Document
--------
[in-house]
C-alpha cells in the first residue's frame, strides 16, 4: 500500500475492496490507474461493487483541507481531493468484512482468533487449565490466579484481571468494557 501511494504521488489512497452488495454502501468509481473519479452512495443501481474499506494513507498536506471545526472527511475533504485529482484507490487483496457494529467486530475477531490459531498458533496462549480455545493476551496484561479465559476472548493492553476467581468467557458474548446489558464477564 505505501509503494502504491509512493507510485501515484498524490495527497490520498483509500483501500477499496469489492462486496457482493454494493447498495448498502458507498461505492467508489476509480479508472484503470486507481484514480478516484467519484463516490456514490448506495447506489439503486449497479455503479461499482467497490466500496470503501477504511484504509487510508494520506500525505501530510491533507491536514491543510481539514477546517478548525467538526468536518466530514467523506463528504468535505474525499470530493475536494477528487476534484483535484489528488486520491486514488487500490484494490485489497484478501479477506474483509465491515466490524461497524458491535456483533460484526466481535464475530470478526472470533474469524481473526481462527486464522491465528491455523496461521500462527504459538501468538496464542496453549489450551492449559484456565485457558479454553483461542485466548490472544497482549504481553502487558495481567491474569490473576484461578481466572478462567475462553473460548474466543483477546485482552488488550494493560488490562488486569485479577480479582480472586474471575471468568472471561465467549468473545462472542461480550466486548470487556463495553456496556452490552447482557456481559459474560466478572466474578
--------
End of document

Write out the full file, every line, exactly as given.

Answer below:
[in-house]
C-alpha cells in the first residue's frame, strides 16, 4: 500500500475492496490507474461493487483541507481531493468484512482468533487449565490466579484481571468494557 501511494504521488489512497452488495454502501468509481473519479452512495443501481474499506494513507498536506471545526472527511475533504485529482484507490487483496457494529467486530475477531490459531498458533496462549480455545493476551496484561479465559476472548493492553476467581468467557458474548446489558464477564 505505501509503494502504491509512493507510485501515484498524490495527497490520498483509500483501500477499496469489492462486496457482493454494493447498495448498502458507498461505492467508489476509480479508472484503470486507481484514480478516484467519484463516490456514490448506495447506489439503486449497479455503479461499482467497490466500496470503501477504511484504509487510508494520506500525505501530510491533507491536514491543510481539514477546517478548525467538526468536518466530514467523506463528504468535505474525499470530493475536494477528487476534484483535484489528488486520491486514488487500490484494490485489497484478501479477506474483509465491515466490524461497524458491535456483533460484526466481535464475530470478526472470533474469524481473526481462527486464522491465528491455523496461521500462527504459538501468538496464542496453549489450551492449559484456565485457558479454553483461542485466548490472544497482549504481553502487558495481567491474569490473576484461578481466572478462567475462553473460548474466543483477546485482552488488550494493560488490562488486569485479577480479582480472586474471575471468568472471561465467549468473545462472542461480550466486548470487556463495553456496556452490552447482557456481559459474560466478572466474578